“IF I hadn’t gone on dialysis, I would have been dead within a fortnight,” said mum-of-three Natalie Jones.
The Wrexham woman, 30, was diagnosed with systemic lupus erythematosus, an auto-immune condition, when she was 18.
For 10 years, Natalie dealt with the fatigue and joint pain caused by the disease until her health took a dramatic turn when her kidneys failed.
“Lupus causes a variety of different problems,” she said. “It’s hard to diagnose because it can mimic other diseases. When I was 16 or so, I started getting joint pain.
“When my son was born, it was a difficult birth and the shock of it affected my organs. I was in intensive care for a while and that’s when they diagnosed it.”
Natalie went on to have two more children, Zoe, four and Sam, three, while holding down a job as a conservation assistant at Erddig Hall outside Wrexham.
But in 2011, her body started bloating with excess water.
She said: “I had regular check-ups and the doctors noticed my kidney function was getting less and less, by testing levels of creatinine in my blood and proteins in my urine.
“My body was storing more and more water. At one point, I was carrying 20 kilos [about the weight of a five or six-year-old child]. It would pool in my feet when I stood up and when I lay down it would sink to my back. I couldn’t breathe because it settled around my chest. It was awful.”
But worse was to come.
She said: “The doctors knew it was happening and they tried me on different treatments to halt it. They were really on it. But they couldn’t do anything about it.”
Natalie was taken into the Wrexham Maelor hospital where she was put on emergency dialysis.
She said: “Normally dialysis patients will have a stent put in, which takes about a month to install. With me, they had to put it in an artery in my neck because there wasn’t time.
“I was very poorly. I wouldn’t have had more than a few weeks left.
“At the time, I couldn’t really process what was going on emotionally. It all happened so fast.”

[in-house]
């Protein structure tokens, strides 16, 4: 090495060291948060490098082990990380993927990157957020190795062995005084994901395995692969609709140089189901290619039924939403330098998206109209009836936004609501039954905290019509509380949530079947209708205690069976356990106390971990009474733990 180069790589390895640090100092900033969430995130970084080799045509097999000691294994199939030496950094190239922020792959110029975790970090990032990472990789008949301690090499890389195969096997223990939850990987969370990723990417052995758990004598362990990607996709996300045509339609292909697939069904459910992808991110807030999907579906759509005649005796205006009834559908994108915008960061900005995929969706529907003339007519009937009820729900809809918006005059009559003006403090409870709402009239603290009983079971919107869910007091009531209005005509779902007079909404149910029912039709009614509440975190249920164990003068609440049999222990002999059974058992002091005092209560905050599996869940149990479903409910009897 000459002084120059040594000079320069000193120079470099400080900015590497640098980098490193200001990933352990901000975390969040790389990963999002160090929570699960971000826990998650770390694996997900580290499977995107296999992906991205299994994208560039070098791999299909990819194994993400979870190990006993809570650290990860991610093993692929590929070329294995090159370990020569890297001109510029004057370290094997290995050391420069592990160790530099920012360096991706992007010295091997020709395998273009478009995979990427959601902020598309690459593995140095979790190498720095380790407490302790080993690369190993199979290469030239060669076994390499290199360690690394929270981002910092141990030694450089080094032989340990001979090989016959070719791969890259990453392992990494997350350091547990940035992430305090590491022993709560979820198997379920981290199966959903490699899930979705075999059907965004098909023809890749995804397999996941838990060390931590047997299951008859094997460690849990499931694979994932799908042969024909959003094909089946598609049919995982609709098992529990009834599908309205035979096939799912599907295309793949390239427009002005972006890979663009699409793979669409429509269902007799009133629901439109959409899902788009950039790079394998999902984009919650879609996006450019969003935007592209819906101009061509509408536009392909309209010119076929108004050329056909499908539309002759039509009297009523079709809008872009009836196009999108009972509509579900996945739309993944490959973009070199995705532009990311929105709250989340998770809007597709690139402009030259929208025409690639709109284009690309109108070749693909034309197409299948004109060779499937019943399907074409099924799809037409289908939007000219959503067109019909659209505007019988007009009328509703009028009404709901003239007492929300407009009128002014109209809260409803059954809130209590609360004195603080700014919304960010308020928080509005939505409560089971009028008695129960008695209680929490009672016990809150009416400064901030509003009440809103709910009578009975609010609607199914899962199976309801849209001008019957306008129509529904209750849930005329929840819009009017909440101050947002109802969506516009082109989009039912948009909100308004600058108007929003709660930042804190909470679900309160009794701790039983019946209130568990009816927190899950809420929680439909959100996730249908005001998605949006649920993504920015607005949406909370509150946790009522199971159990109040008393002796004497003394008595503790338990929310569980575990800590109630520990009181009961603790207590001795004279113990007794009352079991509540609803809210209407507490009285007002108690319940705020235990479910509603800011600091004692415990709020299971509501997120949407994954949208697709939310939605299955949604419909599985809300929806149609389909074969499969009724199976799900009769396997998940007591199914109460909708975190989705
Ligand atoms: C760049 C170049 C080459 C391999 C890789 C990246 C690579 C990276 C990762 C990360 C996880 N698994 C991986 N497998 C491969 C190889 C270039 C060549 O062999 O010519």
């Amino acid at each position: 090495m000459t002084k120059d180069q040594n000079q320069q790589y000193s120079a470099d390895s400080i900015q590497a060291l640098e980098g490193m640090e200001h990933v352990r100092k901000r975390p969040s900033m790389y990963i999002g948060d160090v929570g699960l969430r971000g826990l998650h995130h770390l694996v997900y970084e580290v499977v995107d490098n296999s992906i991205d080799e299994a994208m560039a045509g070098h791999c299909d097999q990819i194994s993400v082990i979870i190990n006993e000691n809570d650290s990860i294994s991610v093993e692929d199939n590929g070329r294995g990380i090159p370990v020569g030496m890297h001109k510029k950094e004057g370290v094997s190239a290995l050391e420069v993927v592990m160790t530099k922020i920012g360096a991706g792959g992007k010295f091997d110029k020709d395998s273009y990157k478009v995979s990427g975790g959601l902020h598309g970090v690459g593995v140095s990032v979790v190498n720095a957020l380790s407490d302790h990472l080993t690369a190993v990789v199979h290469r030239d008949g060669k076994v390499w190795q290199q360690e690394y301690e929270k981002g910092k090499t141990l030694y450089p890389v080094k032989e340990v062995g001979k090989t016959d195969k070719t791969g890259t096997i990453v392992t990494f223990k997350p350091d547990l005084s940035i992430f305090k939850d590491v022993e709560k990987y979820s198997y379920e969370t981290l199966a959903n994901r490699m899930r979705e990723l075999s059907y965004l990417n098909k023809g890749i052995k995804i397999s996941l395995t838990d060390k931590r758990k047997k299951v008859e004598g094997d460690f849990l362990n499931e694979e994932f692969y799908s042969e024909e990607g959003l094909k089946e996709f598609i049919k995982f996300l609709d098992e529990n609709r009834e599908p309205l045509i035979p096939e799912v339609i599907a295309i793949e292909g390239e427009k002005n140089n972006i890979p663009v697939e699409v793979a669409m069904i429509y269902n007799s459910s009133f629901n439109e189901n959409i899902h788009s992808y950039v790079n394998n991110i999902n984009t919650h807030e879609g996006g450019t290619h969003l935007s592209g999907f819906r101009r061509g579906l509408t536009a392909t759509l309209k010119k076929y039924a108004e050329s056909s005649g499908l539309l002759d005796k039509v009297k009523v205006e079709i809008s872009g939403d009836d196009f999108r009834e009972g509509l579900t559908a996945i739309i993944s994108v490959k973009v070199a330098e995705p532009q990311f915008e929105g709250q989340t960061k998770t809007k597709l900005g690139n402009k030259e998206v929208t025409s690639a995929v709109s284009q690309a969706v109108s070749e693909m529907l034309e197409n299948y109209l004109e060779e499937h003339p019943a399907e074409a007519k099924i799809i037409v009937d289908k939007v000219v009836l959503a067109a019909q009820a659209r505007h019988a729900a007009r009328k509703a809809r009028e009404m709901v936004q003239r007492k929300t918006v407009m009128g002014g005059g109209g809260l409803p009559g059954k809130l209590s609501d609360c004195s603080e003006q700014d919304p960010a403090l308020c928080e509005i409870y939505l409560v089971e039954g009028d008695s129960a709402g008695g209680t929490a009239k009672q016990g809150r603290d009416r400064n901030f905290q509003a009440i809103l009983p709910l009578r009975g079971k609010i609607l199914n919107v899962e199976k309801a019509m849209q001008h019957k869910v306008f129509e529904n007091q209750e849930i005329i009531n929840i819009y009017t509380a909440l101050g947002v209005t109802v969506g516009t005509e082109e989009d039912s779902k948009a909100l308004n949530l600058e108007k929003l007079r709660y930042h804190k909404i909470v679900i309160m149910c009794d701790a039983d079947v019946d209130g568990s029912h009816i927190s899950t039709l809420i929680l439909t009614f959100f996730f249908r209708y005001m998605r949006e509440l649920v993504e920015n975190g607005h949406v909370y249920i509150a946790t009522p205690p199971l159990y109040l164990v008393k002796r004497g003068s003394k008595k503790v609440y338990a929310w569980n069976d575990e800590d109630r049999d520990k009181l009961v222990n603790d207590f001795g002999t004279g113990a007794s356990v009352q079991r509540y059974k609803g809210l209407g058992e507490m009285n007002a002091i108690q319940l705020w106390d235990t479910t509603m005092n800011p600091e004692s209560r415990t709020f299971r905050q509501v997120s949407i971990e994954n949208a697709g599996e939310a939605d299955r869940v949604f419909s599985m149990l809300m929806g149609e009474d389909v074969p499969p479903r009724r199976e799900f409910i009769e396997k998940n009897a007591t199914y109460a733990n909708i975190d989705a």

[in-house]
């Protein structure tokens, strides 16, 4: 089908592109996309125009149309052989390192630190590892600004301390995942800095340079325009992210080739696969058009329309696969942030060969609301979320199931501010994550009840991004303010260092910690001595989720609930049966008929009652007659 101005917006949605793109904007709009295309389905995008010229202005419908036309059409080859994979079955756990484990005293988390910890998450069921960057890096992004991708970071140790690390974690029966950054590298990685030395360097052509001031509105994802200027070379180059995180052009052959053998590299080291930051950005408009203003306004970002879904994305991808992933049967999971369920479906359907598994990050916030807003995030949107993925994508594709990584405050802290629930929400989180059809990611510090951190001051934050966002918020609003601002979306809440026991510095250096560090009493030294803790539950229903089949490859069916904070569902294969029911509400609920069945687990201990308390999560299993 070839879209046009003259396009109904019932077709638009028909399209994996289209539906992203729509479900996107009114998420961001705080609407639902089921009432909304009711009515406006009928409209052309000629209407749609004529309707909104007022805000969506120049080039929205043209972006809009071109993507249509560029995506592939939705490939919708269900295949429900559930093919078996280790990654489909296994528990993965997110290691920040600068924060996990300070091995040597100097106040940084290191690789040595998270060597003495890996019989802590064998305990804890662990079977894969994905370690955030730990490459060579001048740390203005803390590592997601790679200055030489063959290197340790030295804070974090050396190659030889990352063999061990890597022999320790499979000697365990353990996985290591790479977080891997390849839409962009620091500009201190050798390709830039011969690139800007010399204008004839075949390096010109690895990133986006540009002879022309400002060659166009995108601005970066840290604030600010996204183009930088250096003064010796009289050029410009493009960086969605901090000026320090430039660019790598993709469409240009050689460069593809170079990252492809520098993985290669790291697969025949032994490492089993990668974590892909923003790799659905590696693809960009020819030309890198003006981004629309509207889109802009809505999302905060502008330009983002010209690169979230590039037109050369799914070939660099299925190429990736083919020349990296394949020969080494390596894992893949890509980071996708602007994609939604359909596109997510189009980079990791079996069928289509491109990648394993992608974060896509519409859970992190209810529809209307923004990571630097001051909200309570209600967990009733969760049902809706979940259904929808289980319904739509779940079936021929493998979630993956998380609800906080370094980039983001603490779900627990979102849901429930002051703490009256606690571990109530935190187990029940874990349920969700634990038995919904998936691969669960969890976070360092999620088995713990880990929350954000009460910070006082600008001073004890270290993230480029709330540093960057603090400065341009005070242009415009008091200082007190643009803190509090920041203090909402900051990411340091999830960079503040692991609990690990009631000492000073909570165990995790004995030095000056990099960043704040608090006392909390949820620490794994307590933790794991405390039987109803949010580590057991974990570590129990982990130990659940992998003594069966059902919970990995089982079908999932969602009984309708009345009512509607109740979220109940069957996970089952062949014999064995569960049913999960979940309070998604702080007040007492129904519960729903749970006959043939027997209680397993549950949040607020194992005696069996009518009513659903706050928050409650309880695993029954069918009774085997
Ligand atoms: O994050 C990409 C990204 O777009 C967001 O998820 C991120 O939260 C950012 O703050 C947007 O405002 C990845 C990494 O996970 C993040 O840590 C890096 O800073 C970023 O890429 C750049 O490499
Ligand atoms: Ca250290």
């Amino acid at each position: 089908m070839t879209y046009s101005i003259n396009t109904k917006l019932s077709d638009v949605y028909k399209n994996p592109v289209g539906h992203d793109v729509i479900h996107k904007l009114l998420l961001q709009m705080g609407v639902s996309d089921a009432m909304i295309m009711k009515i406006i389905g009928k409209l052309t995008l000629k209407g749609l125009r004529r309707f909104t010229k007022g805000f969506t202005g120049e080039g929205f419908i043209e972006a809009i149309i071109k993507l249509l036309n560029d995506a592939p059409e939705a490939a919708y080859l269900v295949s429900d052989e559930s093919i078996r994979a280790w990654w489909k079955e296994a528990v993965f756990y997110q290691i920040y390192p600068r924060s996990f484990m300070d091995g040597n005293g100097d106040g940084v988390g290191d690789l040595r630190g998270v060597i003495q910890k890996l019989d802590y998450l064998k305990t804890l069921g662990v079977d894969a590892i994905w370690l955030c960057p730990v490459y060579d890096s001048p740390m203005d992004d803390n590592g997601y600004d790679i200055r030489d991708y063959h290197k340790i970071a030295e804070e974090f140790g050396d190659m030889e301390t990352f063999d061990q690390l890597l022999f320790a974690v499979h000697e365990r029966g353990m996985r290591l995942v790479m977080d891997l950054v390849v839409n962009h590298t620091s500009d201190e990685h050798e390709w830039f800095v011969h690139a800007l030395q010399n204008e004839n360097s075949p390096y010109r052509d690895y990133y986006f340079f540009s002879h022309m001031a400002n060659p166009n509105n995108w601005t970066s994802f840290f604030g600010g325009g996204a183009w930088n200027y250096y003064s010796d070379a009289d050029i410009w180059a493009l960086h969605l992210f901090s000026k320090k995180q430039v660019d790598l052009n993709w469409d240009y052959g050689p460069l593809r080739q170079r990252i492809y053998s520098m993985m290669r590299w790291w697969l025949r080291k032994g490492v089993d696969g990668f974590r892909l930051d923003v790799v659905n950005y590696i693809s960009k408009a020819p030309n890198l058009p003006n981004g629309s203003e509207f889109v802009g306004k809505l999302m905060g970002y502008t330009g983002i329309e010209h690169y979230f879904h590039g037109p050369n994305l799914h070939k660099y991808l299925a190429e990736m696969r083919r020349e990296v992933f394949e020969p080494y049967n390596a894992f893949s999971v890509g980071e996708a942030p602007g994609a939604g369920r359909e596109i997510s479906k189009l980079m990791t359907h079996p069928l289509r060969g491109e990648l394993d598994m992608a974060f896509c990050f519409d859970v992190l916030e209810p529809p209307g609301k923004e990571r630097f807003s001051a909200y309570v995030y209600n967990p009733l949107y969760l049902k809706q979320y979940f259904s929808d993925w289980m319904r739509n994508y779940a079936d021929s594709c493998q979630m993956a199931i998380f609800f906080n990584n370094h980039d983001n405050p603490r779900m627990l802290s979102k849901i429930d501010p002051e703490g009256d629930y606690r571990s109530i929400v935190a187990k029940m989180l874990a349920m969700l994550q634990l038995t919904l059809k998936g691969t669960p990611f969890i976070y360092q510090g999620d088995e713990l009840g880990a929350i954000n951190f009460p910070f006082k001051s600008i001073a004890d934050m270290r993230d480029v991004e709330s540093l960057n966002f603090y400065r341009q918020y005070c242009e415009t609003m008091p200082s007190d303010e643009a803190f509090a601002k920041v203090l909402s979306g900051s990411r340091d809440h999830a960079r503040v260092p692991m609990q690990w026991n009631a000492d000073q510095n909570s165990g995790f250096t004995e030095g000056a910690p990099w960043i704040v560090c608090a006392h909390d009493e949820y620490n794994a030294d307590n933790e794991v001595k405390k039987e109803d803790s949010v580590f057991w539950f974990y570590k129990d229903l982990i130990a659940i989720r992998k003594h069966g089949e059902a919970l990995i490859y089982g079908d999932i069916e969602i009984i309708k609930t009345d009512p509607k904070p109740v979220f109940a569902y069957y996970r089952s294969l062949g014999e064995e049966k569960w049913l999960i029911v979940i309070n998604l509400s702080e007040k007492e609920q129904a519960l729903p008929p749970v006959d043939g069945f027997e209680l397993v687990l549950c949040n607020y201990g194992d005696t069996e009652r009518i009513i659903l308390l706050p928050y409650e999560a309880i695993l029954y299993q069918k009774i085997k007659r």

As the machine started taking out her blood, cleaning it and stripping away excess liquid before pushing it back into her body, Natalie saw dramatic results.
She said: “It’s a really clever process. I could watch as the blood piped out and then back in. It was a bit unnerving, but it didn’t bother me too much. It was far better than the alternative.
“Some people feel really ill after it, but I didn’t. And one strange thing that happened was once they took the water away, I realised how skinny I was underneath it.”
Natalie underwent haemodialysis for four hours, three times a week, and praised Maelor staff for their “brilliant” care.
The treatment went on for four months, until she began peritoneal dialysis in January 2012.
She said: “It’s a lot gentler than haemodialysis. They pump a liquid into your peritoneal cavity, and by osmosis it takes away the toxins normally filtered out by the kidneys.
“It’s quite effective and you can do it at home and fit it around your life. You feel a bit more normal.”
Now she is on the list for a donor kidney.
Her mother was tested as a potential living donor, but was found to be unsuitable, but Natalie remains upbeat.
She said: “I’m back in Erddig now and working my hours up slowly.
“The condition has become part of my life. I know a lot of other people affected by kidney disease or kidney failure – maybe not to my level – but they are out there.
“They are a major organ. But kidney failure is not like breaking a leg. There’s so many different problems it can cause within the body, but sometimes you might not even be aware it was happening. My only real early symptom was the bloating.”
Natalie called on members of the public to support charities like Kidney Research UK, which provide funding for research. She said: “Just think what they could do if they had the money.”